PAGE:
news National mobile telco Vodafone has confirmed a report by News Ltd newspaper The Australian that it’s planning to cut members of its executive team, in a wide-ranging restructure that could affect a number of mid-level executives at the company.
The Australian has published several articles on the restructure and has published substantial sections of an internal Vodafone memo on the issue. If you have a copy of the memo, we’d love to see it too — drop us a copy through Delimiter’s anonymous tips line here.
In a statement this afternoon issued after the newspaper’s stories, Vodafone confirmed that it would make “changes” to its organisational structure and executive team over the next few weeks. “Sales and Marketing functions will be combined into a single organisation, reporting in to one director, Noel Hamill,” the telco said. “The Communications and Corporate Affairs Team will also report into sales and marketing.”
“While the restructure will result in changes across most functions in the company the outcome will be a Vodafone that is more responsive to customers and more cost effective in a highly competitive market.” Vodafone said the restructure had already seen its chief marketing officer John Casey and director of communications and corporate affairs Tanya Bowes made redundant. “We are currently exploring other opportunities for both of them,” the company wrote.
The news comes as Vodafone has been making a fair degree of progress in rectifying technical problems with its network that had caused a large number of outages, dropouts and poor coverage across its network in the closing months of 2010 and in early 2011.
In November last year, the telco said it had sent 900 mobile sites live on its new 850MHz network. Additionally, 2,000 sites in the existing network had been upgraded with new radio equipment from Chinese vendor Huawei. By mid-2012, the company will have carried out equipment replacement for 8,000 sites and the new 850MHz network will be powering 1,500 sites. The upgrades are part of several initiatives at the company which are seeing it replace all of its wireless network infrastructure with new hardware by Chinese vendor Huawei and build new network infrastructure as well.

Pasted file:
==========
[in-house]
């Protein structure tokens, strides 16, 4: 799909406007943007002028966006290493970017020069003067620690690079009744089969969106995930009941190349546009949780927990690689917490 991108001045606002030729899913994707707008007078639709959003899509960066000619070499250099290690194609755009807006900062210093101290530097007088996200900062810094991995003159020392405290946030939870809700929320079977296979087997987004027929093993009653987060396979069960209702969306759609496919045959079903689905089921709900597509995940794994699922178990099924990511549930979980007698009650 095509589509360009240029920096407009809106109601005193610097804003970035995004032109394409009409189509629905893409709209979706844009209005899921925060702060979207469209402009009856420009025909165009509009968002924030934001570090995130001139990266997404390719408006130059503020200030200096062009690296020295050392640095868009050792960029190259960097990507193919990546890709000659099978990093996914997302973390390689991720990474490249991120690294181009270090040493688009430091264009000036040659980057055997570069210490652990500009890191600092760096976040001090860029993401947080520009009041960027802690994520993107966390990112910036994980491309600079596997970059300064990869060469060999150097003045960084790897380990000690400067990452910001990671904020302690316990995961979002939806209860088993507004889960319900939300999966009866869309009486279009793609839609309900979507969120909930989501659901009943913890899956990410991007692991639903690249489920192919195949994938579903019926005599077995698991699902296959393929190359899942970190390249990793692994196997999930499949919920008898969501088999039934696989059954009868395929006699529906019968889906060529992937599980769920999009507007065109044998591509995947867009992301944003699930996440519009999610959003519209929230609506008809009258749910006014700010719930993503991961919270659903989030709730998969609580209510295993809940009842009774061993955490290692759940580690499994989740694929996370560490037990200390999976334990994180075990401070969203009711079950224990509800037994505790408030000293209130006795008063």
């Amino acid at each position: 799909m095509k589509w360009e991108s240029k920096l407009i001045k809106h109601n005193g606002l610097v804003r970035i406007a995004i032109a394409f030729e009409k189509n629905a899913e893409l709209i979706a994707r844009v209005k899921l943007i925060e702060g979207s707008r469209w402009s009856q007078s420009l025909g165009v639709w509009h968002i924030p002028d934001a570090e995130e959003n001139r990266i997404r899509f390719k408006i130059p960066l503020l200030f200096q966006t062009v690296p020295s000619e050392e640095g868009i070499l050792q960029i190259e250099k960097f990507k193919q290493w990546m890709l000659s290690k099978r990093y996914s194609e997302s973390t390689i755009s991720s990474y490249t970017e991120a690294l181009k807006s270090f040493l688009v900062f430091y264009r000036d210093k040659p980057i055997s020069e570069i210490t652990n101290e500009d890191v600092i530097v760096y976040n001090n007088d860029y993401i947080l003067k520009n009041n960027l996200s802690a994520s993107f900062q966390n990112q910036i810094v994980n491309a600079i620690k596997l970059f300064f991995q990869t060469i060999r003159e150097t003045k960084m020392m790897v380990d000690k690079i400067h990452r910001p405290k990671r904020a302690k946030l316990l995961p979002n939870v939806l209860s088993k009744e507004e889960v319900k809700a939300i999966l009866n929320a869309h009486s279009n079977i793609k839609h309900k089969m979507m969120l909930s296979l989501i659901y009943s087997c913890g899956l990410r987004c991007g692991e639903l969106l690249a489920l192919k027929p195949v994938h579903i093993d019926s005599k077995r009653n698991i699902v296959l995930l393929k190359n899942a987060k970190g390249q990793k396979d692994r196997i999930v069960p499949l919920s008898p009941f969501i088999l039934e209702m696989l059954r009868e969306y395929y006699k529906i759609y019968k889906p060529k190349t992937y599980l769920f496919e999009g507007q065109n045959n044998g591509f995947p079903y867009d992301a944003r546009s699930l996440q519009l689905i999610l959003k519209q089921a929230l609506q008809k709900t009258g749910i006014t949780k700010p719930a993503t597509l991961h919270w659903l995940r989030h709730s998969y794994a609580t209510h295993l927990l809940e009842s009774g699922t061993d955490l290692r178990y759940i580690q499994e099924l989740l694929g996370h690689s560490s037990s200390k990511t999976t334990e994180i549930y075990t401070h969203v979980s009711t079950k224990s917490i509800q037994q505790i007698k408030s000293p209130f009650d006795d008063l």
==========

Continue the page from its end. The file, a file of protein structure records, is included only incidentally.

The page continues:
Nigel Dews, CEO Vodafone Hutchison Australia, said in November that the benefits of the company’s fast-tracked investments were beginning to be evident. “We are bringing customers a network that delivers better indoor coverage, faster downloads and a stronger signal than before from Vodafone,” said Dews.
However, it does not appear that customers are yet signed on to the Vodafone rejuvenation story. A Commonwealth Bank analyst report reported on by a number of media outlets over the past week has estimated that in the December quarter, Vodafone added just 1,000 new mobile customers — compared to some 342,000 for Telstra and 115,000 for Optus. In August 2011, Vodafone revealed that its total customer base had declined by 375,000 customers over the previous six months, although some 110,000 of those customers lost were due to changes in the way Vodafone reports customer numbers.
Everyone’s dumping on Vodafone right now (well, actually it’s become a national sport over the past 12 months), but in my opinion, the company’s actually not doing too badly.
Certainly in Delimiter’s statistics through our product comparison site, I’ve seen a constant level of ongoing interest in Vodafone products and services, and the flood of complaints from readers both on Delimiter itself and on Twitter appear to have dampened down massively over the past nine months. “Vodafail” is no longer a buzzword and hasn’t been for six months.
Is the company completely healthy? Of course not. Most Australians are probably still quite cynical about it, and approach it warily when they’re looking to buy mobile services. Its massive network rejuvenation isn’t yet finished and hasn’t yet substantially started to affect the public consciousness around Vodafone’s ‘troubles’. And of course its numbers haven’t started to head upwards yet — it will be a while yet before its finances start to recover from the massive hit they took.
But don’t count Vodafone out yet. This week’s changes are more or less business as usual, to my mind, and I’m very interested to see what the big V can pull out of its hat by the end of 2012. Telstra, you may remember, cut some 950 middle managers in October 2010. And it seems to be doing all right.